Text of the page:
David Grodzki Implications of Polish Elections.pdf

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David Grodzki

Implications of Polish Elections

The ruling government party of Prime Minister Donald Tusk, the liberal-conservative
Civic Platform (Platforma Obywatelska, PO), secured a second term in office after
seeing the national-conservative Law and Justice party (Prawo i Sprawiedliwość, PiS) of
opposition leader Jarosław Kaczyński, brother of the late president Lech Kaczyński, come
in second during the parliamentary elections on 9 October 2011. The biggest surprise of
the election, despite the unprecedented back-to-back parliamentary victory of the PO, is
the result of Palikot’s Movement (Ruch Palikota, RP), founded by former PO renegade
Janusz Palikot, which scored more than 10% of the vote. Another surprise, although
a negative one, is the fall from grace of the Democratic Left Alliance (Sojusz Lewicy
Demokratycznej, SLD) party, which might signify the party’s end.
What consequences will the re-election of the PO, and the probable continuation
of the coalition between the PO and the Peasants’ Party (Polskie Stronnictwo Ludowe,
PSL), mean for Poland’s European partners? Will the Tusk government undertake more
radical, and badly needed, domestic reforms, or will it continue to choose the path of least
resistance? How will the PiS react to the electoral defeat – the sixth in a row – and what
role did Kaczyński’s remarks in the last week of the campaign play? Two more issues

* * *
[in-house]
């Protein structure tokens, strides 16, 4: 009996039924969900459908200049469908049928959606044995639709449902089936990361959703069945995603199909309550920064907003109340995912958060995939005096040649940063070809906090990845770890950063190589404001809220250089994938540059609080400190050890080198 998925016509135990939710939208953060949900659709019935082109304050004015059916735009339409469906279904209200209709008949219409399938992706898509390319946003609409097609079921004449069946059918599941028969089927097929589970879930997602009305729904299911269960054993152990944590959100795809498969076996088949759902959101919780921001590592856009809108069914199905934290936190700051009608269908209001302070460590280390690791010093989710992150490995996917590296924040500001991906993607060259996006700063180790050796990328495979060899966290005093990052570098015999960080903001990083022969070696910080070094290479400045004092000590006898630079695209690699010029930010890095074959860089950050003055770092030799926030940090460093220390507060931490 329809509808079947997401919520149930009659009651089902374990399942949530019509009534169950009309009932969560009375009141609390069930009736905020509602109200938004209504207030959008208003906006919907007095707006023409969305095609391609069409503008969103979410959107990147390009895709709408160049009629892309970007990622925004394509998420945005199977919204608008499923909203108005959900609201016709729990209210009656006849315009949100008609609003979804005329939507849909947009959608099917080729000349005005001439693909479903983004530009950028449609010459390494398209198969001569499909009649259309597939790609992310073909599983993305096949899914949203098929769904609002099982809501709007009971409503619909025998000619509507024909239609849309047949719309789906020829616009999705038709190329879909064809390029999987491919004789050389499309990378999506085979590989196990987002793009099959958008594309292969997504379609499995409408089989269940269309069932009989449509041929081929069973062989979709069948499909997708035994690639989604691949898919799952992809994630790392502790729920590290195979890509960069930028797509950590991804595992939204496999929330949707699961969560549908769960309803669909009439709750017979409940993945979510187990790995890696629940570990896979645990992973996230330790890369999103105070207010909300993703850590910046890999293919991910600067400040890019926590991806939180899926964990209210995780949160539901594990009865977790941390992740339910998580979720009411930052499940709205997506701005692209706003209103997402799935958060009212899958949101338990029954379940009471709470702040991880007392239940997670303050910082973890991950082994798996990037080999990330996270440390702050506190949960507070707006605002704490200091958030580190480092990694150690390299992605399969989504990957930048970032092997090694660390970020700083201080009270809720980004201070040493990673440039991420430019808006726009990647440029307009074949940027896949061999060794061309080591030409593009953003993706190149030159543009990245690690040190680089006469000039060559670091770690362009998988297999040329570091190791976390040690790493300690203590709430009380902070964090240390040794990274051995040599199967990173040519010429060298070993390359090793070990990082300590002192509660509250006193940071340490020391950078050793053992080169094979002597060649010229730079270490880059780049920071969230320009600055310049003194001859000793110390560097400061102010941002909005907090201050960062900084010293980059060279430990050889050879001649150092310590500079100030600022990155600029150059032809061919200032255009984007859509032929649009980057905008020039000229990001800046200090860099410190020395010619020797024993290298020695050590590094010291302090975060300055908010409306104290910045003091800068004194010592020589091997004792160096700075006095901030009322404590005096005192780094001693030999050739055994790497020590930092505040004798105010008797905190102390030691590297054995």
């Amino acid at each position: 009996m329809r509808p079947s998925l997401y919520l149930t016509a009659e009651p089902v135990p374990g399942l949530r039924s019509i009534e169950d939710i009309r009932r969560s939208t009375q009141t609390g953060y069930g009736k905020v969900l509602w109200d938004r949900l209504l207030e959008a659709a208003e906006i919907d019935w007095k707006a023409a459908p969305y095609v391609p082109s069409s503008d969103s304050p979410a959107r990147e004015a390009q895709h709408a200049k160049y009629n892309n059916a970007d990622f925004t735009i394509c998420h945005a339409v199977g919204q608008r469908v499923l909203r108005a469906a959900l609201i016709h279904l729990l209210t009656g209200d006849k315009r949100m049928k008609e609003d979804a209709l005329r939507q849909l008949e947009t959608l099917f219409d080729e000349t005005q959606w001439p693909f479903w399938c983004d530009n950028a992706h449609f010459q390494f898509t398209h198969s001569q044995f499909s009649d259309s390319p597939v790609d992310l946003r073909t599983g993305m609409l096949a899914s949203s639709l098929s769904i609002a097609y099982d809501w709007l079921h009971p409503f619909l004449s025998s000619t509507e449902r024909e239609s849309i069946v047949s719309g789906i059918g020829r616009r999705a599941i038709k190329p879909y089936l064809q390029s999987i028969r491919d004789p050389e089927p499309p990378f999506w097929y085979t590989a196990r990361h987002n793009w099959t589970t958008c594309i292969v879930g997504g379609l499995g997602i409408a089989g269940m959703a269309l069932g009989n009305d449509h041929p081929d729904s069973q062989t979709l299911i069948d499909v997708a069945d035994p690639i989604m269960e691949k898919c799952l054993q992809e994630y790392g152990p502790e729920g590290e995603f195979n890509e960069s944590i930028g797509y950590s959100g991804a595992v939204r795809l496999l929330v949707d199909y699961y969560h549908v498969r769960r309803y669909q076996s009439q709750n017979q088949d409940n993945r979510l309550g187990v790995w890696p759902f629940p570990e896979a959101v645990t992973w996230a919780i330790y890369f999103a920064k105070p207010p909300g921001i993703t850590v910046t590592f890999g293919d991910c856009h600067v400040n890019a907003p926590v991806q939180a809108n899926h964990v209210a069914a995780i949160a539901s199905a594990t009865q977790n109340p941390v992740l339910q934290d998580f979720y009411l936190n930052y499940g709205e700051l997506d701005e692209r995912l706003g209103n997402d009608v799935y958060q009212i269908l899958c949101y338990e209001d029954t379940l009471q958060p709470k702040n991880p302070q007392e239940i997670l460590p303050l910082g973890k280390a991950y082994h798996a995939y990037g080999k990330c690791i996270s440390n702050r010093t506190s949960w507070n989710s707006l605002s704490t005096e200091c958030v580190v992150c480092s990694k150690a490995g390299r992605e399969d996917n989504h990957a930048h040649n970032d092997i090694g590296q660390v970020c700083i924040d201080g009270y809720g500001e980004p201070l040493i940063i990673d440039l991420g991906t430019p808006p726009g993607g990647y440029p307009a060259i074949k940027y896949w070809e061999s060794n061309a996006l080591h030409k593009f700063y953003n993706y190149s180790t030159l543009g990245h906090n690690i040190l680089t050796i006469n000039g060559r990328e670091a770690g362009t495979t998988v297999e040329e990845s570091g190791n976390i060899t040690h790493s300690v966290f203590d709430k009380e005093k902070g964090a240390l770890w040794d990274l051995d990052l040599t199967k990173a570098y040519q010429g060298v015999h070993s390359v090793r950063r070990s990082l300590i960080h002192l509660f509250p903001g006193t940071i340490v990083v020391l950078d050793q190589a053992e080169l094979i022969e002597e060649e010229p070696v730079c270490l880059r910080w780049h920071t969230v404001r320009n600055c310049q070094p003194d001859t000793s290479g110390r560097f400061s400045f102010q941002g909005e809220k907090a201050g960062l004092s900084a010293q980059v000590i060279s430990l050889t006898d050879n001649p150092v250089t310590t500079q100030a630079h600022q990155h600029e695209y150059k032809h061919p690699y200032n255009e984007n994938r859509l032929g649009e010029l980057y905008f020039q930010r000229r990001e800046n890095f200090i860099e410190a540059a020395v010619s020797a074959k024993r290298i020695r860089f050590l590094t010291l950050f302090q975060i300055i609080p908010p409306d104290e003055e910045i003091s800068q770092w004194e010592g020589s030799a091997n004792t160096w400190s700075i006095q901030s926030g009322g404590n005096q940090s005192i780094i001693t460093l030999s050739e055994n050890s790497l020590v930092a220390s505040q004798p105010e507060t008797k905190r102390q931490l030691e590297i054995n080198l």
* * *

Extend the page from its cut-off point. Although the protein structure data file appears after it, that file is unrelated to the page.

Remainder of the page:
need to be addressed: the future of the SLD and party leader Grzegorz Napieralski, and
the question of whether the success of Palikot’s Movement can be simply explained by the
discontent of young voters, or whether it is going to establish the party as the most anticlerical force in Polish politics.

The Elections in Short


he Civic Platform (PO) won the election with close to 40% of the vote, and thus
secured a historic second term for the government. However, the biggest winner of
the elections is not the Civic Platform of Prime Minister Donald Tusk but Palikot’s
Movement (RP), the new party of former PO renegade and entrepreneur Janusz Palikot.
The party, founded only a couple of months ago, secured almost 10% of the vote, by
running an aggressive anti-clerical campaign. Whereas RP thus provided the biggest
surprise of the rather dull and emotionless campaign, both the Law and Justice (PiS) party
of Jarosław Kaczyński and the Democratic Left Alliance (SLD) will have to re-evaluate
their strategies as well as their leaders’ role in the defeat after failing to engage the minds
of voters. The national-conservative PiS, which seemed to be closing the gap in the polls
between the leading PO and itself, lost momentum in the last week of the campaign
after a number of remarks revealed that Kaczyński had not changed his position with
regard to European affairs and Poland’s external relations. The party won less than 30%
of the vote with its crude mix of anti-German rhetoric, warnings of the Russian menace
and nationalist ideas. The liberal-left SLD, which has given post-communist Poland three
prime ministers and a two-term president, recorded the biggest losses, however, securing
only 8.2%, around half of its vote in 2007, and now faces tough times. Some even question
whether the party will continue in its present form or whether it will break up into smaller
parties to accommodate the various needs of Poland’s left.

9 November 2011